Difference between revisions of "2004 AIME I Problems/Problem 4"
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== Solution == | == Solution == | ||
Without loss of generality, let <math>(0,0)</math>, <math>(2,0)</math>, <math>(0,2)</math>, and <math>(2,2)</math> be the [[vertex | vertices]] of the square. Suppose the endpoints of the segment lie on the two sides of the square determined by the vertex <math>(0,0)</math>. Let the two endpoints of the segment have coordinates <math>(x,0)</math> and <math>(0,y)</math>. Because the segment has length 2, <math>x^2+y^2=4</math>. Using the midpoint formula, we find that the midpoint of the segment has coordinates <math>\left(\frac{x}{2},\frac{y}{2}\right)</math>. Let <math>d</math> be the distance from <math>(0,0)</math> to <math>\left(\frac{x}{2},\frac{y}{2}\right)</math>. Using the [[distance formula]] we see that <math>d=\sqrt{\left(\frac{x}{2}\right)^2+\left(\frac{y}{2}\right)^2}= | Without loss of generality, let <math>(0,0)</math>, <math>(2,0)</math>, <math>(0,2)</math>, and <math>(2,2)</math> be the [[vertex | vertices]] of the square. Suppose the endpoints of the segment lie on the two sides of the square determined by the vertex <math>(0,0)</math>. Let the two endpoints of the segment have coordinates <math>(x,0)</math> and <math>(0,y)</math>. Because the segment has length 2, <math>x^2+y^2=4</math>. Using the midpoint formula, we find that the midpoint of the segment has coordinates <math>\left(\frac{x}{2},\frac{y}{2}\right)</math>. Let <math>d</math> be the distance from <math>(0,0)</math> to <math>\left(\frac{x}{2},\frac{y}{2}\right)</math>. Using the [[distance formula]] we see that <math>d=\sqrt{\left(\frac{x}{2}\right)^2+\left(\frac{y}{2}\right)^2}= | ||
− | \sqrt{\frac{1}{4}\left(x^2+y^2\right)}=\sqrt{\frac{1}{4}(4)}=1</math>. Thus the midpoints lying on the sides determined by vertex <math>(0,0)</math> form a quarter-[[circle]] with [[radius]] 1. The set of all midpoints forms a quarter circle at each corner of the square. The area enclosed by all of the midpoints is <math>4-4\cdot \left(\frac{\pi}{4}\right)=4-\pi \approx .86</math> to the nearest hundredth. Thus <math>100\cdot k=086</math> | + | \sqrt{\frac{1}{4}\left(x^2+y^2\right)}=\sqrt{\frac{1}{4}(4)}=1</math>. Thus the midpoints lying on the sides determined by vertex <math>(0,0)</math> form a quarter-[[circle]] with [[radius]] 1. |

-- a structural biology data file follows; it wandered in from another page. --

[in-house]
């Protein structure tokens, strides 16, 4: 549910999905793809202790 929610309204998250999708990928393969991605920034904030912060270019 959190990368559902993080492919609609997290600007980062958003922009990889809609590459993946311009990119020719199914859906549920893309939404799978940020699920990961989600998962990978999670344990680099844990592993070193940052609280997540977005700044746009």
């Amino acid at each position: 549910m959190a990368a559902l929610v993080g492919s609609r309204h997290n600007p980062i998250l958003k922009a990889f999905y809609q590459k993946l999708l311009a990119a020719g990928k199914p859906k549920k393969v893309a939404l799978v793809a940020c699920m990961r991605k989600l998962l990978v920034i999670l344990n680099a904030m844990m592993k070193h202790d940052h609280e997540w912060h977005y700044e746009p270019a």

+ | <center><asy> | ||
+ | size(100); | ||
+ | pointpen=black;pathpen = black+linewidth(0.7); | ||
+ | pair A=(0,0),B=(2,0),C=(2,2),D=(0,2); | ||
+ | D(A--B--C--D--A); | ||
+ | picture p; | ||
+ | draw(p,CR(A,1));draw(p,CR(B,1));draw(p,CR(C,1));draw(p,CR(D,1)); | ||
+ | clip(p,A--B--C--D--cycle); | ||
+ | add(p); | ||
+ | </asy></center> | ||
+ | The set of all midpoints forms a quarter circle at each corner of the square. The area enclosed by all of the midpoints is <math>4-4\cdot \left(\frac{\pi}{4}\right)=4-\pi \approx .86</math> to the nearest hundredth. Thus <math>100\cdot k=086</math> | ||
== See also == | == See also == |
Revision as of 18:38, 7 June 2008
Problem
A square has sides of length 2. Set is the set of all line segments that have length 2 and whose endpoints are on adjacent sides of the square. The midpoints of the line segments in set enclose a region whose area to the nearest hundredth is . Find .
Solution
Without loss of generality, let , , , and be the vertices of the square. Suppose the endpoints of the segment lie on the two sides of the square determined by the vertex . Let the two endpoints of the segment have coordinates and . Because the segment has length 2, . Using the midpoint formula, we find that the midpoint of the segment has coordinates . Let be the distance from to . Using the distance formula we see that . Thus the midpoints lying on the sides determined by vertex form a quarter-circle with radius 1.
The set of all midpoints forms a quarter circle at each corner of the square. The area enclosed by all of the midpoints is to the nearest hundredth. Thus
See also
2004 AIME I (Problems • Answer Key • Resources) | ||
Preceded by Problem 3 |
Followed by Problem 5 | |
1 • 2 • 3 • 4 • 5 • 6 • 7 • 8 • 9 • 10 • 11 • 12 • 13 • 14 • 15 | ||
All AIME Problems and Solutions |